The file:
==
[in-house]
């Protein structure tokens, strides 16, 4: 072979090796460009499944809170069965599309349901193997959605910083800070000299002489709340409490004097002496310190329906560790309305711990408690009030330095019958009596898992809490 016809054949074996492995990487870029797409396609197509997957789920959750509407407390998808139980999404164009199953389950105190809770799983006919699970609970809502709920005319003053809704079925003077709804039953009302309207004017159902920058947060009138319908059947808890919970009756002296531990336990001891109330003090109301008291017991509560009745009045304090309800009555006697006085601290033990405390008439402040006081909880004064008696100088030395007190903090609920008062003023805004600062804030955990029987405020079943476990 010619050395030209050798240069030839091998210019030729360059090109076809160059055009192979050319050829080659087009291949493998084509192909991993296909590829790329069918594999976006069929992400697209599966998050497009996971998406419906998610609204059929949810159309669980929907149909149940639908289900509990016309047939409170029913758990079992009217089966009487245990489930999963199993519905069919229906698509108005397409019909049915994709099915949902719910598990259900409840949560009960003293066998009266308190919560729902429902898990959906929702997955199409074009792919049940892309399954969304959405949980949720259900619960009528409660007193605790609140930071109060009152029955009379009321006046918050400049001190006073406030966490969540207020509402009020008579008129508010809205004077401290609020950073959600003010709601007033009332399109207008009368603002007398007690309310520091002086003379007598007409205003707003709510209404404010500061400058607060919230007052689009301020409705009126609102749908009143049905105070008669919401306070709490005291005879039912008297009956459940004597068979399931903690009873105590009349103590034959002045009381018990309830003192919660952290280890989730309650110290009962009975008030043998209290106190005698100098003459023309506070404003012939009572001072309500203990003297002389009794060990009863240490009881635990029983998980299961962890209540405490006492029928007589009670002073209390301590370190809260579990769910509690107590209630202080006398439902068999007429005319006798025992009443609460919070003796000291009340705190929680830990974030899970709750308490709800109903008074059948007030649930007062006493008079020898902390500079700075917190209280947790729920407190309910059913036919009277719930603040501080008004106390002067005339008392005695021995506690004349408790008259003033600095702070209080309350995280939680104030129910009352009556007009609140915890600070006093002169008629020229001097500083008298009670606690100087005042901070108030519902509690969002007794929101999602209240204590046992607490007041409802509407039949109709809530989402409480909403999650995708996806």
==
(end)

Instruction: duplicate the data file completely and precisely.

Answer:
[in-house]
């Protein structure tokens, strides 16, 4: 072979090796460009499944809170069965599309349901193997959605910083800070000299002489709340409490004097002496310190329906560790309305711990408690009030330095019958009596898992809490 016809054949074996492995990487870029797409396609197509997957789920959750509407407390998808139980999404164009199953389950105190809770799983006919699970609970809502709920005319003053809704079925003077709804039953009302309207004017159902920058947060009138319908059947808890919970009756002296531990336990001891109330003090109301008291017991509560009745009045304090309800009555006697006085601290033990405390008439402040006081909880004064008696100088030395007190903090609920008062003023805004600062804030955990029987405020079943476990 010619050395030209050798240069030839091998210019030729360059090109076809160059055009192979050319050829080659087009291949493998084509192909991993296909590829790329069918594999976006069929992400697209599966998050497009996971998406419906998610609204059929949810159309669980929907149909149940639908289900509990016309047939409170029913758990079992009217089966009487245990489930999963199993519905069919229906698509108005397409019909049915994709099915949902719910598990259900409840949560009960003293066998009266308190919560729902429902898990959906929702997955199409074009792919049940892309399954969304959405949980949720259900619960009528409660007193605790609140930071109060009152029955009379009321006046918050400049001190006073406030966490969540207020509402009020008579008129508010809205004077401290609020950073959600003010709601007033009332399109207008009368603002007398007690309310520091002086003379007598007409205003707003709510209404404010500061400058607060919230007052689009301020409705009126609102749908009143049905105070008669919401306070709490005291005879039912008297009956459940004597068979399931903690009873105590009349103590034959002045009381018990309830003192919660952290280890989730309650110290009962009975008030043998209290106190005698100098003459023309506070404003012939009572001072309500203990003297002389009794060990009863240490009881635990029983998980299961962890209540405490006492029928007589009670002073209390301590370190809260579990769910509690107590209630202080006398439902068999007429005319006798025992009443609460919070003796000291009340705190929680830990974030899970709750308490709800109903008074059948007030649930007062006493008079020898902390500079700075917190209280947790729920407190309910059913036919009277719930603040501080008004106390002067005339008392005695021995506690004349408790008259003033600095702070209080309350995280939680104030129910009352009556007009609140915890600070006093002169008629020229001097500083008298009670606690100087005042901070108030519902509690969002007794929101999602209240204590046992607490007041409802509407039949109709809530989402409480909403999650995708996806």